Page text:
It seems counterintuitive, but negotiation preparation can bring a substantially higher return on investment than actual project work does. So it pays — literally — to give the process its due.
This article is for subscribers only.
Please NoteExisting members: if you have not logged in since August 21, 2012 please reset your password before logging in as we have transitioned to a new system that requires a new password.
If you are already a Design Futures Council member or DesignIntelligence yearly subscriber, and don't have an account, please contact us and we will set it up for you.
A destabilization of older markets yields new zones of opportunity Read full »
Design firms that plan and implement successful leadership transition are well-positioned to build upon their legacies and achieve new levels of growth and success. Read full »
Tackling the ubiquitous, disruptive nature of exponentially increasing computing power Read full »
U.S.-based multinational firms are thriving in a growing global market Read full »
Case Study: The Value of Good Connections
An architecture and engineering firm was selected to do five government labs across the country. The project leader had never negotiated with this client before, so he called a colleague who had done work on previous laboratories and asked how his last negotiation had proceeded. The colleague began laughing hysterically.
“You are going to love it! It will be fun! You’ll walk in the first day and they’ll put you in a room. A woman is going to walk in; she’s a head taller than you and has earrings in the shape of daggers and a necklace shaped like a noose. It’s all about intimidation. She’ll proceed to beat you up for two days.”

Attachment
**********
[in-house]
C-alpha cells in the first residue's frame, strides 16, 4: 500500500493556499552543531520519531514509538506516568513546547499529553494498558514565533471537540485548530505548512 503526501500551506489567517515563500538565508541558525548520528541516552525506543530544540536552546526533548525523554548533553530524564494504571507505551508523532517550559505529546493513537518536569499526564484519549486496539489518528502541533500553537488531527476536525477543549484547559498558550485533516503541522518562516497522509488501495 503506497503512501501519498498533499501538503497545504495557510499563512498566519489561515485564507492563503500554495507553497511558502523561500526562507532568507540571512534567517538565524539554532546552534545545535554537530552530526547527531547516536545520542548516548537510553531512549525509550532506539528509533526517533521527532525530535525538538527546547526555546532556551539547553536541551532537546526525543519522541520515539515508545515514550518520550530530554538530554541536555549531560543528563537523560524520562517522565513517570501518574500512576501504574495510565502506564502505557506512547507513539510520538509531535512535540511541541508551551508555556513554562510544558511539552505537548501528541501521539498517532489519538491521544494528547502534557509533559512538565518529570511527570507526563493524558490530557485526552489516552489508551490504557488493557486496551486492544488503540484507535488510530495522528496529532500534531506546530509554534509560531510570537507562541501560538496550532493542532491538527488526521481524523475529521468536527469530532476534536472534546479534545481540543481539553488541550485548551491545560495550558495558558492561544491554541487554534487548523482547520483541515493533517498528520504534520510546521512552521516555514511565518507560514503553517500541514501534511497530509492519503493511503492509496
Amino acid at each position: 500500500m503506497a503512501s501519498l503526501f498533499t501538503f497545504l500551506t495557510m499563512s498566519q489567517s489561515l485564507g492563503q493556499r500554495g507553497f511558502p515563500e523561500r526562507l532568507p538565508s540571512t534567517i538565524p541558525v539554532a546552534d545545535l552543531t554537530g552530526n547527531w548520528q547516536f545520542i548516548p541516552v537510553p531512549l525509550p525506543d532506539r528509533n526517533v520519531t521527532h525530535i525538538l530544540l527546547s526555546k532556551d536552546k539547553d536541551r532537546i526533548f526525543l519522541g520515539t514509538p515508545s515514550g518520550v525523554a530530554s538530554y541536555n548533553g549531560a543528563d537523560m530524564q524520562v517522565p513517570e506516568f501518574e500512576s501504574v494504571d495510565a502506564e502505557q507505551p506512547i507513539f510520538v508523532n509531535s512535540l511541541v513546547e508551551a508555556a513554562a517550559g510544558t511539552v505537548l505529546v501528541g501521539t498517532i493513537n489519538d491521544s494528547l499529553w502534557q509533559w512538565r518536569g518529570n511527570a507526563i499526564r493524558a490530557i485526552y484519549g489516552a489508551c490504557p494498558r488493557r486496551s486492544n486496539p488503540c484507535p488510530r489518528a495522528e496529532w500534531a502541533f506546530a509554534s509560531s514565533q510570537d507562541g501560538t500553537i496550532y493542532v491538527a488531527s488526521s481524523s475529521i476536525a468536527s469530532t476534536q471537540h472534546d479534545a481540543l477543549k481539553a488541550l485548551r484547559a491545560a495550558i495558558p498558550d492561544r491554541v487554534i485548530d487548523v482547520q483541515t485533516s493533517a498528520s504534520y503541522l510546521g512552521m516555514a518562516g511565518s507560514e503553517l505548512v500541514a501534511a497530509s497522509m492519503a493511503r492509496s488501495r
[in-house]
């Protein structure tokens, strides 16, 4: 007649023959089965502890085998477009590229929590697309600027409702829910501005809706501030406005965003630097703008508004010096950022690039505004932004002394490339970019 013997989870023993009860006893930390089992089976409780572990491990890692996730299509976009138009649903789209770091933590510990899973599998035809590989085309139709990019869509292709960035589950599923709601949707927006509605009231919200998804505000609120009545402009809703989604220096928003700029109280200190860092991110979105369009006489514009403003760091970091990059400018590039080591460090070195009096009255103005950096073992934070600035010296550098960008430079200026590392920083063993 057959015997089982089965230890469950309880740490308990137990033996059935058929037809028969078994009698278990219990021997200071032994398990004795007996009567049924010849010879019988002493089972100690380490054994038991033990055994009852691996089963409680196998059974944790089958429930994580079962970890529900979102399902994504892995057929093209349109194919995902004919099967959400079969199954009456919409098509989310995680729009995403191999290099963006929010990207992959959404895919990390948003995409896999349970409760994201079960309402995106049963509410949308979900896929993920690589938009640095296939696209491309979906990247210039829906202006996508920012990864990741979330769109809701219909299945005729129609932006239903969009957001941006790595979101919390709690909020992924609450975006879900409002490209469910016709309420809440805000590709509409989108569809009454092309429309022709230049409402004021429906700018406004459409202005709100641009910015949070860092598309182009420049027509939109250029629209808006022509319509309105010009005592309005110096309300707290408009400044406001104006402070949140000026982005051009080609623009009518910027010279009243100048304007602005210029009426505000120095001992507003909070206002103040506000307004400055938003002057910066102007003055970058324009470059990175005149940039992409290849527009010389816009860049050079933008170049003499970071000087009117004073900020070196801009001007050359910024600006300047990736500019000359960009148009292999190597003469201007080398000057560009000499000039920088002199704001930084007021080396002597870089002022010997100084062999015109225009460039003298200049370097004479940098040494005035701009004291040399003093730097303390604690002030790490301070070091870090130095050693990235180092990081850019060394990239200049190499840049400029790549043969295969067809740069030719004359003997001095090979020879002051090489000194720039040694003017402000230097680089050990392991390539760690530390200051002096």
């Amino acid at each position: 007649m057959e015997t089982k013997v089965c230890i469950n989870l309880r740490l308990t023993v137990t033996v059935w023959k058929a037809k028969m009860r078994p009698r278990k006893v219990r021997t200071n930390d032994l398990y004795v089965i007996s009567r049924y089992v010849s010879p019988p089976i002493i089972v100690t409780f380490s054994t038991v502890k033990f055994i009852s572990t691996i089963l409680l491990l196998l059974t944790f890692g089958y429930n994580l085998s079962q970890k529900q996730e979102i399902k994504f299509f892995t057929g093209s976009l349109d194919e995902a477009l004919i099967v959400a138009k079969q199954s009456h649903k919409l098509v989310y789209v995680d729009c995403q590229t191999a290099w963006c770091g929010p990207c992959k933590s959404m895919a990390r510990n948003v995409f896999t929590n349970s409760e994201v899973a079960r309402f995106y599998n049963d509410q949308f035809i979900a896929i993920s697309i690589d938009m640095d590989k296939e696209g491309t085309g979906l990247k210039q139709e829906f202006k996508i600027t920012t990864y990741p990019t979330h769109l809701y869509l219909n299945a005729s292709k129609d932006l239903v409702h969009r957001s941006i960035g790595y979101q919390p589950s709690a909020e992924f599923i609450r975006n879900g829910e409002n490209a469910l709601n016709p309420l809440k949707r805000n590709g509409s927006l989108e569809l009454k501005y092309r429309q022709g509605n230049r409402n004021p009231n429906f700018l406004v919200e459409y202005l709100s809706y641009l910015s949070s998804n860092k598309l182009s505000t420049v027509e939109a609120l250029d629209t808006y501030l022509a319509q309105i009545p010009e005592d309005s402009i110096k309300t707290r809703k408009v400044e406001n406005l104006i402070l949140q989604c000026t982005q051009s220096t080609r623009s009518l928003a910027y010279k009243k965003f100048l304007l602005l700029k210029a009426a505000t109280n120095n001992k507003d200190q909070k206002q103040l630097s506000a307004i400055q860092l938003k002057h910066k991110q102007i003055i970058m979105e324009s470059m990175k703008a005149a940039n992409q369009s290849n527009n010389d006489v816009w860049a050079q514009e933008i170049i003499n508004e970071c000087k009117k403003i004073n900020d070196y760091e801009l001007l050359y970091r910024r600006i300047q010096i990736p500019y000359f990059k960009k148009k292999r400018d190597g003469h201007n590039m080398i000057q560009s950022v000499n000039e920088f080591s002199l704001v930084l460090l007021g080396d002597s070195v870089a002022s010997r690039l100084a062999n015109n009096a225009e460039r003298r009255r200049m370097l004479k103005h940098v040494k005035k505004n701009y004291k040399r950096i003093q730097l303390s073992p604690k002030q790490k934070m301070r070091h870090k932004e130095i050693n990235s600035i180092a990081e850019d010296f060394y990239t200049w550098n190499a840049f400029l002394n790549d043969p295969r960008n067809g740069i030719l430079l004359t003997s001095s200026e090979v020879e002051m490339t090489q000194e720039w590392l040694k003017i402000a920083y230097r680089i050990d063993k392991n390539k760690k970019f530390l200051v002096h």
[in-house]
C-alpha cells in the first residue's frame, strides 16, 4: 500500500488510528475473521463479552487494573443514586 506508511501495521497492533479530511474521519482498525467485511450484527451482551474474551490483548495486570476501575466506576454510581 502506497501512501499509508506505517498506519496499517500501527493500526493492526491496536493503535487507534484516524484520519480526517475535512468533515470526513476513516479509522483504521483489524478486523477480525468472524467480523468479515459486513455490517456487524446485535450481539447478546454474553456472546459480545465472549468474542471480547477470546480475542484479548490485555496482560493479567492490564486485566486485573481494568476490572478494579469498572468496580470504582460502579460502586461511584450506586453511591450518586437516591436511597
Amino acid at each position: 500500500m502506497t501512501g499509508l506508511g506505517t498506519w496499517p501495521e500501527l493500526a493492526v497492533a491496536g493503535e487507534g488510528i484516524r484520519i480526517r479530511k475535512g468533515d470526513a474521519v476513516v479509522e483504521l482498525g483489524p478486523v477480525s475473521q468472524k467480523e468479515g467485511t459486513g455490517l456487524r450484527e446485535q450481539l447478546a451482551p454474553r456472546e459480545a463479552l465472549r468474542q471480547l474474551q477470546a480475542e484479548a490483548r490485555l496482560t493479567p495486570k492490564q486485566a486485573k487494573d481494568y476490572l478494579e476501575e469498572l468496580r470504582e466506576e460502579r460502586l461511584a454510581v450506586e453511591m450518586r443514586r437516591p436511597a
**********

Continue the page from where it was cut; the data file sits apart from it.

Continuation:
Armed with this information, the project leader went to the negotiation, was put in the room, and in came the woman who was actually two heads taller than him, with the famous dagger earrings and noose necklace. He walked straight up to her, shook her hand, and said, “I really admire your jewelry.” Her face fell in surprise.
As negotiations concluded the second day, she asked the project leader to walk outside, gave him a hug, and said, “That was so much fun, I really enjoyed our negotiation. Thank you.” He was convinced that because he had reached out to a colleague, learned what to expect in advance, and decided he was not going to be intimidated, he saved his firm money and made the negotiation process smoother.
- Best Practices
- Contracts and Negotiations
- Design and Construction Marketplace
- Financial Management and Profitability
- Operations Management
DI.net RSS Feeds
DI.net on Twitter
- Environmentalists Must Go Beyond 'Keep It in the Ground' to Fight Climate Change - CityLab ow.ly/Y8F988 hours ago by @dinet
- Foster to Break Ground on Norton Museum Expansion in Florida | ArchDaily ow.ly/Y0sOY2 days ago by @dinet
- This House Costs Just $20,000—But It’s Nicer Than Yours | Co.Exist | ideas + impact ow.ly/Y01fs3 days ago by @dinet